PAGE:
There is an annual cap of 66,000 H-2B visas (H-2B workers “identified as ‘returning employees” are exempt). It is also important to check whether the caregiver you wish to employ is from a country on the H-2B Eligible Countries List.
If you are interested in becoming a caregiver to a family as an Au Pair, you may want to check out our page on J-1 visas.
Hiring a Caregiver for a Green Card
PERM Labor Certification
An employer in the United States who intends to sponsor a caregiver for a green card must begin the process by advertising the work at the “prevailing wage” as determined by the United States Department of Labor. (DOL). The DOL will approve the PERM application if an employer can demonstrate that no minimally qualified American workers applied for the position. This procedure typically takes 6-8 months.
I-140 Visa Petition
Following the approval of the PERM application, the employer must file a visa petition with the Immigration Service. (USCIS). The business must demonstrate that they can pay the needed remuneration to the caregiver and that the caregiver has the necessary experience to perform the job obligations. Although the government can take months to decide on such applications, if the employer pays a $1,410 premium processing charge to the USCIS, the agency is required to act within 15 working days.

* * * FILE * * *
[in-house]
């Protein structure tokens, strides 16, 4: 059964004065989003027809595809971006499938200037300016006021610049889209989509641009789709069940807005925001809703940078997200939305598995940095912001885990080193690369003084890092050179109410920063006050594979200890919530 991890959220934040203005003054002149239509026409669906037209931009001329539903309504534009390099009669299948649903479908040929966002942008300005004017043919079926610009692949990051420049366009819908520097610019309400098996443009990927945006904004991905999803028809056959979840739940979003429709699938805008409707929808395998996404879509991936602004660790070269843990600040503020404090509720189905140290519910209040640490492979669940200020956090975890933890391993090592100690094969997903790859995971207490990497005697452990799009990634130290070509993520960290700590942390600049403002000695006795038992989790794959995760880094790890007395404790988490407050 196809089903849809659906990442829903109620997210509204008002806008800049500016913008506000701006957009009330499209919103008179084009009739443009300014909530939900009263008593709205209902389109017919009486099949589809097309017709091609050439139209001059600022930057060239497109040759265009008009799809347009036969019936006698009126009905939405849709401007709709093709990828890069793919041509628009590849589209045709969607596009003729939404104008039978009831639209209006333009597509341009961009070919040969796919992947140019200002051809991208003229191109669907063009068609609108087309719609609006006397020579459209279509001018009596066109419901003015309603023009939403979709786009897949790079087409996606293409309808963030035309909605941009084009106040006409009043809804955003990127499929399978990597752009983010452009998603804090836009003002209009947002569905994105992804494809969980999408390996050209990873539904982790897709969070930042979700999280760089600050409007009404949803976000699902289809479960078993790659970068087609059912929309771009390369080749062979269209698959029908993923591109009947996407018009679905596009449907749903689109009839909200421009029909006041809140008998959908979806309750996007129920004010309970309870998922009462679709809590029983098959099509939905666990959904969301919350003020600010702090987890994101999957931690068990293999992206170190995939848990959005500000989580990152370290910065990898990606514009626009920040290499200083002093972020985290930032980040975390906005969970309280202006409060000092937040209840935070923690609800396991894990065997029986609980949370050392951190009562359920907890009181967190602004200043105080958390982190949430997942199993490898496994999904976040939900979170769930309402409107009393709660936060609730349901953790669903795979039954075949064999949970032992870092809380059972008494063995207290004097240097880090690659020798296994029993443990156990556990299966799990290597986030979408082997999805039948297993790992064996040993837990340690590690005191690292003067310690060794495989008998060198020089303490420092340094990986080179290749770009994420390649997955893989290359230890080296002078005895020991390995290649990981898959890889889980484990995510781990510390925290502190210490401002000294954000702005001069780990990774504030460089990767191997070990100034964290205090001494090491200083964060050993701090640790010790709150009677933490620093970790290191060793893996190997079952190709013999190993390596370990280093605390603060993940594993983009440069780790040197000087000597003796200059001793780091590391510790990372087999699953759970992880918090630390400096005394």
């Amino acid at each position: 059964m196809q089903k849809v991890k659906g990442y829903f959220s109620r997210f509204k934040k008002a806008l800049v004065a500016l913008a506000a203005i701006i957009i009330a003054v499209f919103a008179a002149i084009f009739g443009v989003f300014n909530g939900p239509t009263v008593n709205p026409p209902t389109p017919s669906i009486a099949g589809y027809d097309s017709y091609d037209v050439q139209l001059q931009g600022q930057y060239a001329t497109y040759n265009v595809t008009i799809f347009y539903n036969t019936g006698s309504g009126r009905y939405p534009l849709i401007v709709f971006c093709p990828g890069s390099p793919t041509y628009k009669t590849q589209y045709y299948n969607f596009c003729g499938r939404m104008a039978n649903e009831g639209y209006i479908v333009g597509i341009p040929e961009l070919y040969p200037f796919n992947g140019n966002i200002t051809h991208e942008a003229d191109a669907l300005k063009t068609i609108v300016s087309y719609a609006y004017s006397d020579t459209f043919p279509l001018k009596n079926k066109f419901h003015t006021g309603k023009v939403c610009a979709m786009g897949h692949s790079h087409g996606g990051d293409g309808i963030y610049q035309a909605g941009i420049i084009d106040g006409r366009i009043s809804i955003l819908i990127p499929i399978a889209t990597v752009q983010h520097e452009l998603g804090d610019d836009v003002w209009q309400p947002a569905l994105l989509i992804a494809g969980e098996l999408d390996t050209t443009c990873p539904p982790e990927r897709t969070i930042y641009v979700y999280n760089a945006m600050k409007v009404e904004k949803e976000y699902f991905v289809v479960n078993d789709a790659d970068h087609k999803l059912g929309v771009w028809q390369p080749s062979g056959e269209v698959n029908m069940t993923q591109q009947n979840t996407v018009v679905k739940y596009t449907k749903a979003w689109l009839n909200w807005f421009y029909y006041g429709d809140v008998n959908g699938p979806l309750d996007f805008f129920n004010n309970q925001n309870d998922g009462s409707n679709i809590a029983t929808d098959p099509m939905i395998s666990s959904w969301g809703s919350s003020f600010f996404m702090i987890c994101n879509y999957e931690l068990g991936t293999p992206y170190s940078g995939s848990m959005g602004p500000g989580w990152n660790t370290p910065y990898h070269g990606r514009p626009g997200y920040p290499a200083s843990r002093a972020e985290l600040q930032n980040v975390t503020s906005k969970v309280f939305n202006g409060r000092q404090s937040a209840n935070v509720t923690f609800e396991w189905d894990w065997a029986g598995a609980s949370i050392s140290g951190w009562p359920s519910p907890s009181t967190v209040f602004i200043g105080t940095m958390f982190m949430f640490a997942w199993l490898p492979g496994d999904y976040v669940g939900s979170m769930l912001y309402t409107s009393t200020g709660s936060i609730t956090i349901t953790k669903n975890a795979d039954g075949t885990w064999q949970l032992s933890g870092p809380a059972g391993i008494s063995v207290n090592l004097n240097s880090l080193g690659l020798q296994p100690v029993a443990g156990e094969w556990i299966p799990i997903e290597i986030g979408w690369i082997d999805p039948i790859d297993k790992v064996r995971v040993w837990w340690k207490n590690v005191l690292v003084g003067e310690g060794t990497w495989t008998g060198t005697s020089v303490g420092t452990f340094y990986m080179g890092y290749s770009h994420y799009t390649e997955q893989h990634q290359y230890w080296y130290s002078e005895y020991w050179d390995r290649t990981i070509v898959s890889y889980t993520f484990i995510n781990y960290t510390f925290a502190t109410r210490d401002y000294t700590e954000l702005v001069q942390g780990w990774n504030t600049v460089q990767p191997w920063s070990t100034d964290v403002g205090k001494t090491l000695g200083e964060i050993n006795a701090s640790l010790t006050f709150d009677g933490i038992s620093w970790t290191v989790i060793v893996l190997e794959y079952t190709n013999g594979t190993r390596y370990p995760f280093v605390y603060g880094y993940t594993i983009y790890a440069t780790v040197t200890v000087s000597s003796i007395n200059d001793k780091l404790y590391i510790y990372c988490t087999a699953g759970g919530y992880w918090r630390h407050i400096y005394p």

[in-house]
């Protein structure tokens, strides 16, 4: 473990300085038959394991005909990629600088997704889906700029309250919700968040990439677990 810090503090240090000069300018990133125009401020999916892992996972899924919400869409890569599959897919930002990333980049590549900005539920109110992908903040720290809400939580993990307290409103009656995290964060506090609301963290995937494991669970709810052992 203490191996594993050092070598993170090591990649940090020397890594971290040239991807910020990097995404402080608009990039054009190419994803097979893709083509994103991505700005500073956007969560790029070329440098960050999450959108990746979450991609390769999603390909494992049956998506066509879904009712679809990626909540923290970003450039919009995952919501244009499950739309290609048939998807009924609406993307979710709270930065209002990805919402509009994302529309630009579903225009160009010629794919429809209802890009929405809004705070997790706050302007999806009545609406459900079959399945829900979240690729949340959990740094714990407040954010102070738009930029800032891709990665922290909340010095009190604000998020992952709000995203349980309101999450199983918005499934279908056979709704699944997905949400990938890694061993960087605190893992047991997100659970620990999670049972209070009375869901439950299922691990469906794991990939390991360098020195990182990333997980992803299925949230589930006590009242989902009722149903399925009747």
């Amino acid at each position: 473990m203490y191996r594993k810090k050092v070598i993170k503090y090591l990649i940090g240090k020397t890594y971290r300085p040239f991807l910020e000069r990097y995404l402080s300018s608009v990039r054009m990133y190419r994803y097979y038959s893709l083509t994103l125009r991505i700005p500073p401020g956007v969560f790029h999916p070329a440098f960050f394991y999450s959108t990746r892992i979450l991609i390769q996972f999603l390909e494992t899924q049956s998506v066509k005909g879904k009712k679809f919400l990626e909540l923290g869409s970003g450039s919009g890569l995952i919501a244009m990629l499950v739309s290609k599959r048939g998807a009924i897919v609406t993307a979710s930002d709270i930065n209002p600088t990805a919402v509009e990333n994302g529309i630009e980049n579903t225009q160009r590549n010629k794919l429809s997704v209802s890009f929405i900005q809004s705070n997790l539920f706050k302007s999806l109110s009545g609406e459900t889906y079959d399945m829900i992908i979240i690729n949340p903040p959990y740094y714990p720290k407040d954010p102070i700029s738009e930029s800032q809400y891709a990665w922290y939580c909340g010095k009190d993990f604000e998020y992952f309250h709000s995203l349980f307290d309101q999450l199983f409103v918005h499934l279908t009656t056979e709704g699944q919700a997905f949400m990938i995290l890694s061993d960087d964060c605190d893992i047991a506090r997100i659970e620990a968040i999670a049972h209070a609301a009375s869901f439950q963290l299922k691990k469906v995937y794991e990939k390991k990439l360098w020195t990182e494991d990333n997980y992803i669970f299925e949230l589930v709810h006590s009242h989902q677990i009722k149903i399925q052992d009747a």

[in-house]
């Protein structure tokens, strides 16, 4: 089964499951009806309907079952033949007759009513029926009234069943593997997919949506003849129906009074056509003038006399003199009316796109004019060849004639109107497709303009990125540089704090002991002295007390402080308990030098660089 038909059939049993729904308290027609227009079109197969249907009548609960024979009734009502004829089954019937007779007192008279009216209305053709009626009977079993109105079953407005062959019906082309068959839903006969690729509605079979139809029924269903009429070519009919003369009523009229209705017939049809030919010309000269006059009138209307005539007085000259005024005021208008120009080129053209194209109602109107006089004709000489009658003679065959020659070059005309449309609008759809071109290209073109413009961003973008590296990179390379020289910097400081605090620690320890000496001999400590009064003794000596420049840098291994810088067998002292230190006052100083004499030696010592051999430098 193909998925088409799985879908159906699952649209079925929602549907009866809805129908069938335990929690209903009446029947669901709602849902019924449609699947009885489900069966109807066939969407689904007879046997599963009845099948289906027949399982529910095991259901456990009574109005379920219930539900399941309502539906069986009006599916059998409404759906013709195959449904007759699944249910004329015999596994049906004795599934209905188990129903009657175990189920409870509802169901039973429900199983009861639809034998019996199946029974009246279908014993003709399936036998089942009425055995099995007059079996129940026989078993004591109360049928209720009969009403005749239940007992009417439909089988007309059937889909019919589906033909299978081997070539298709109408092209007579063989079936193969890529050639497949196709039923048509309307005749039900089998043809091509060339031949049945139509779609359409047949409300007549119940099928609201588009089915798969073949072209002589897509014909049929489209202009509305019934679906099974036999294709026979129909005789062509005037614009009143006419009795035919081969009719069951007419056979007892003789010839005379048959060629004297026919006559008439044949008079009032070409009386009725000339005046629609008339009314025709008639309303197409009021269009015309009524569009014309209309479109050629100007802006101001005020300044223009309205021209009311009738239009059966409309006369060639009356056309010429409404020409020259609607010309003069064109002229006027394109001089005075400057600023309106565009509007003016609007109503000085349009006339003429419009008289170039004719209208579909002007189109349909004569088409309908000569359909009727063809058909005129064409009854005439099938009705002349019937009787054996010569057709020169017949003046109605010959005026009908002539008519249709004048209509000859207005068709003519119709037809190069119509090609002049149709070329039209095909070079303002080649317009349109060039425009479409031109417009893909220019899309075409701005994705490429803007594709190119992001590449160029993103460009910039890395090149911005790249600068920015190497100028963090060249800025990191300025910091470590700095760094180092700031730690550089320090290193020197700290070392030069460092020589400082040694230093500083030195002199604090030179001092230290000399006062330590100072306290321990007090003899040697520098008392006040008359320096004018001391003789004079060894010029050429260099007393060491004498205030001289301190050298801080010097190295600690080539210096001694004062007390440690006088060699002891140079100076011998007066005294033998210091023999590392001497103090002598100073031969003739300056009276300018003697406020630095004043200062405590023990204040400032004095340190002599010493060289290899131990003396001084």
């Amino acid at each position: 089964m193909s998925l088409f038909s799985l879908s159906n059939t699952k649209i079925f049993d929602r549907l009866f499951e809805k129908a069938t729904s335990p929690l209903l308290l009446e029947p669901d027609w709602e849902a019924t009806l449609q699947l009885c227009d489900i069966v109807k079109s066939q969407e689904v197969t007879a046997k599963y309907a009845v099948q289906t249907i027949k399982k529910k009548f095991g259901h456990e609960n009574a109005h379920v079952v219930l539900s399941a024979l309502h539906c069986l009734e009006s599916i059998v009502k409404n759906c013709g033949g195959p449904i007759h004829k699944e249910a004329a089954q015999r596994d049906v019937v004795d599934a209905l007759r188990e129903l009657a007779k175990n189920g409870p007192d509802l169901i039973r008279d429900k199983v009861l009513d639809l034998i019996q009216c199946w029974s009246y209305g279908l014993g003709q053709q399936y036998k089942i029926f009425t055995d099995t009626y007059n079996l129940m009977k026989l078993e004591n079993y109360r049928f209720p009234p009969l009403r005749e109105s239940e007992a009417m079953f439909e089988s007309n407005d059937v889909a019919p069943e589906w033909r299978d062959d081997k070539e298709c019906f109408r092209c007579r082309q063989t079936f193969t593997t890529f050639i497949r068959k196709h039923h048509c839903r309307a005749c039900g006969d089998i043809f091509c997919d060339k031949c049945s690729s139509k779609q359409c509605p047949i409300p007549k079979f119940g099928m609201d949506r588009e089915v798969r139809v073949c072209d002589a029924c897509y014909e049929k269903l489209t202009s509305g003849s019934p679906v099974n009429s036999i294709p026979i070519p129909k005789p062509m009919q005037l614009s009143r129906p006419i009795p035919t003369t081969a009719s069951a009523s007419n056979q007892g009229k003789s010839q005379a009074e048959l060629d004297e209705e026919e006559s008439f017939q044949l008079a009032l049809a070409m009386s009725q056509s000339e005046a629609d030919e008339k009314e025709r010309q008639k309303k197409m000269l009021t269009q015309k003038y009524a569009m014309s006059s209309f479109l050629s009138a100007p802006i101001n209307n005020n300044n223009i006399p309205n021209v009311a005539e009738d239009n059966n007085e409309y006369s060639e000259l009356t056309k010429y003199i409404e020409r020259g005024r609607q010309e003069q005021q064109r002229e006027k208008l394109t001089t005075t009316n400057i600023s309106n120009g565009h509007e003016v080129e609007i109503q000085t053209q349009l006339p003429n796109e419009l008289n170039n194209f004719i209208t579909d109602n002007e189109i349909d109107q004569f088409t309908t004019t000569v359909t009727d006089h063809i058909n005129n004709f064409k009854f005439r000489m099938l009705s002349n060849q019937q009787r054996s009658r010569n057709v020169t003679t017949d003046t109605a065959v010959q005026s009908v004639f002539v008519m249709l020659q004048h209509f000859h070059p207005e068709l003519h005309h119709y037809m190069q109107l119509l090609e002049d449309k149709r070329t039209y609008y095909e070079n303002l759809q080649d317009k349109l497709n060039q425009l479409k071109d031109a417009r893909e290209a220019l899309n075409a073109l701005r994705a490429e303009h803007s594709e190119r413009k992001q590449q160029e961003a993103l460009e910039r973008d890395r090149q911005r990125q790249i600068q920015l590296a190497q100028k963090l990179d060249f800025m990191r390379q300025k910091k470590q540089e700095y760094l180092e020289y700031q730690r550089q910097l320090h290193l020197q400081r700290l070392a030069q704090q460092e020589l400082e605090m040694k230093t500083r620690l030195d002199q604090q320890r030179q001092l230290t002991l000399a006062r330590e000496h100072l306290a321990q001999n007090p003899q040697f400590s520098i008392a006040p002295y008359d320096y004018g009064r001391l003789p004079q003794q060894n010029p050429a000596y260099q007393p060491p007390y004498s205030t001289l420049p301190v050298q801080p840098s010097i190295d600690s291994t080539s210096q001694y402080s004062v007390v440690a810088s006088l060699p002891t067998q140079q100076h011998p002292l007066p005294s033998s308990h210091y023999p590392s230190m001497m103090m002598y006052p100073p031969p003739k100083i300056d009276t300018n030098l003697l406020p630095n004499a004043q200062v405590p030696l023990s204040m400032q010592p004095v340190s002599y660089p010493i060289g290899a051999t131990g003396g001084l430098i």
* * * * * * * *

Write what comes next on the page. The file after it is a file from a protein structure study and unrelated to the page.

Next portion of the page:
Green Card Interview
Following the approval of the visa petition, the caregiver will get a letter from the State Department’s National Visa Center (NVC) including a list of papers that must be provided to the government as well as an invoice for filing fees. The caregiver (together with their spouse and children) will be booked for a green card interview, which will often take place in the US Embassy or Consulate in their country. Prior to the interview, they will have medical checks and be fingerprinted. The officer’s role at the Embassy is to ensure that the caregiver and her/his family are “admissible” to the United States.
Once the caregiver’s immigrant visa is accepted, they can fly to the United States and begin working!
EB-3 Visa for Caregivers
The EB-3 (Other Worker) visa is a permanent US visa that allows the caregiver to live and work in America permanently.